Researchers combine Android and GIS software to visually assess the prevalence of trachoma in remote regions of Africa and to pinpoint gaps in prevention and treatment services
Trachoma is a bacterial infection which produces a characteristic roughening of the inner surface of the eyelids, and is the leading cause of infectious blindness in the world. The disease affects the poorest of the poor — mostly women and children — especially in regions that have limited success to sanitation and water. More people suffer from trachoma in Africa than in any other continent. And because this bacterial disease is transmitted via close personal contact, it tends to occur in clusters — often affecting entire families and communities.
Approximately 110 million people globally live in endemic areas and require treatment, with 210 million more living where trachoma is suspected of being endemic, according to the International Trachoma Initiative (ITI). “Affected people are said to be living beyond the end of the road,” says Dr Danny Haddad, Director of the ITI. “In some instances, you need to walk half a day to get to some of these villages.”
Until recently, a better ability to identify enclaves of so-called neglected tropical diseases — such as leprosy, river blindness, lymphatic filariasis (elephentiasis), African sleeping sickness, and trachoma — has proved elusive. Fortunately, researchers combining Android and Esri software have figured out a quick way to visually assess the prevalence of trachoma in remote regions and to pinpoint gaps in prevention and treatment services.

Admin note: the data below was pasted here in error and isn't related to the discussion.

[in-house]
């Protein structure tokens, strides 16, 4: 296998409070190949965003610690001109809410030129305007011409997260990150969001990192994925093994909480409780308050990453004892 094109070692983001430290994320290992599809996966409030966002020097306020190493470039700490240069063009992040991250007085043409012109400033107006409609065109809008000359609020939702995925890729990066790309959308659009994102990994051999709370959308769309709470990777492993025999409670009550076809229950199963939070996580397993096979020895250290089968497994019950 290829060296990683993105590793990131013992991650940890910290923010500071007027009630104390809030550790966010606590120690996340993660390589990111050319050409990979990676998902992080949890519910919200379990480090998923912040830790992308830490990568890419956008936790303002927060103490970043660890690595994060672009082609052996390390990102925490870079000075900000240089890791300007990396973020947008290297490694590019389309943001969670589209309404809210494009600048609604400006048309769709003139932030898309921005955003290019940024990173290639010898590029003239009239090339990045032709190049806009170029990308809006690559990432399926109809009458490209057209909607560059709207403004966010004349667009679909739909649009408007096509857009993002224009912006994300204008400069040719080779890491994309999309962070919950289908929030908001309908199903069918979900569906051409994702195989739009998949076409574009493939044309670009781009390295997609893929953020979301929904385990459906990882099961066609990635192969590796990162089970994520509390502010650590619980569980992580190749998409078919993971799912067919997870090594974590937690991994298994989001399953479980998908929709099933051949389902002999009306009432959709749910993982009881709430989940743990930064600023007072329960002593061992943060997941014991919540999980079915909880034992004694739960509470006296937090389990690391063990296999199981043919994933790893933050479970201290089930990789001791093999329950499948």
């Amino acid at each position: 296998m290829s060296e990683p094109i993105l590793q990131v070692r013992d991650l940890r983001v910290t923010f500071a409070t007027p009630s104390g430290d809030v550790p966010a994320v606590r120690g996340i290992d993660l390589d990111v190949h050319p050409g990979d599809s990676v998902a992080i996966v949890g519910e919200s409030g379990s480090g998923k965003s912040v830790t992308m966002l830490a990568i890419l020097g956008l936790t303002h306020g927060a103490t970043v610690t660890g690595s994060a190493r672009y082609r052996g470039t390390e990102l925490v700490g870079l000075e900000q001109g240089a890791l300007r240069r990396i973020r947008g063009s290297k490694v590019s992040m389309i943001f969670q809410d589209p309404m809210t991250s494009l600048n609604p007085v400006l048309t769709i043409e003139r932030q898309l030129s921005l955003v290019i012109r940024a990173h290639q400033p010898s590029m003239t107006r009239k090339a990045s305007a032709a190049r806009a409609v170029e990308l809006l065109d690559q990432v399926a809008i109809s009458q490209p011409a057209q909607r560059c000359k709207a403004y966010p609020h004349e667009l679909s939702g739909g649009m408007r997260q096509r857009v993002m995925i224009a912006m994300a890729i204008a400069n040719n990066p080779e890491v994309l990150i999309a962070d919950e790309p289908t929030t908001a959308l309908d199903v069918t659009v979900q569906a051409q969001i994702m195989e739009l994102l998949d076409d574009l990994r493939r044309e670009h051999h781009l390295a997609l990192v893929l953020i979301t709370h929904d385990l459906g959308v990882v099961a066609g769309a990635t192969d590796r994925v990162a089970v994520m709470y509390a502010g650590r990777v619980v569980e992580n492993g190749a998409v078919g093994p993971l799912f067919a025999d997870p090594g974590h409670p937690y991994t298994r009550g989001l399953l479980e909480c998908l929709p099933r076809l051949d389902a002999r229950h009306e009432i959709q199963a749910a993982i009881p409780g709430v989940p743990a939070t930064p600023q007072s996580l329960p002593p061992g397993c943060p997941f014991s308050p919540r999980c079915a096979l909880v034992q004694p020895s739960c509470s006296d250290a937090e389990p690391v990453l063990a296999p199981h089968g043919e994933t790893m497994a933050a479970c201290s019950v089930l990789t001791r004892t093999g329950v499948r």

A map showing Trachoma’s spread in districts of Ethiopia
A study of the data collection on trachoma infection, transfer, and visual display process was launched in mid-October 2012 in the Oromia region of Ethiopia. It is part of a global survey founded by the UK government and led by the international non-governmental organisation Sightsavers, which aims to examine a sample of 4 million people across more than 30 countries by March 2015 to identify where people are at the risk of contracting trachoma.
In Ethiopia, several layers of smartphone and GIS technology enabled the immediate transfer of vast amounts of collected data to distant hardware and software platforms for display, analysis and sharing. ArcGIS maps are not only useful as visual tools but also offer real-time transfer of data and automated updates that provide much needed efficiencies, says epidemiologist Alex Pavluck, a senior manager of research information technology at International Trachoma Initiative. “We wanted the ability to produce layered maps. These are really the key here — to show prevalence overlaid with areas currently receiving treatments such as donated drugs.”
The goal was to help realise an ambitious plan endorsed by the World Health Organisation (WHO) for mapping endemic countries with organised national trachoma control programmes, called the Global Elimination of Trachoma by the year 2020, or GET2020.
How it works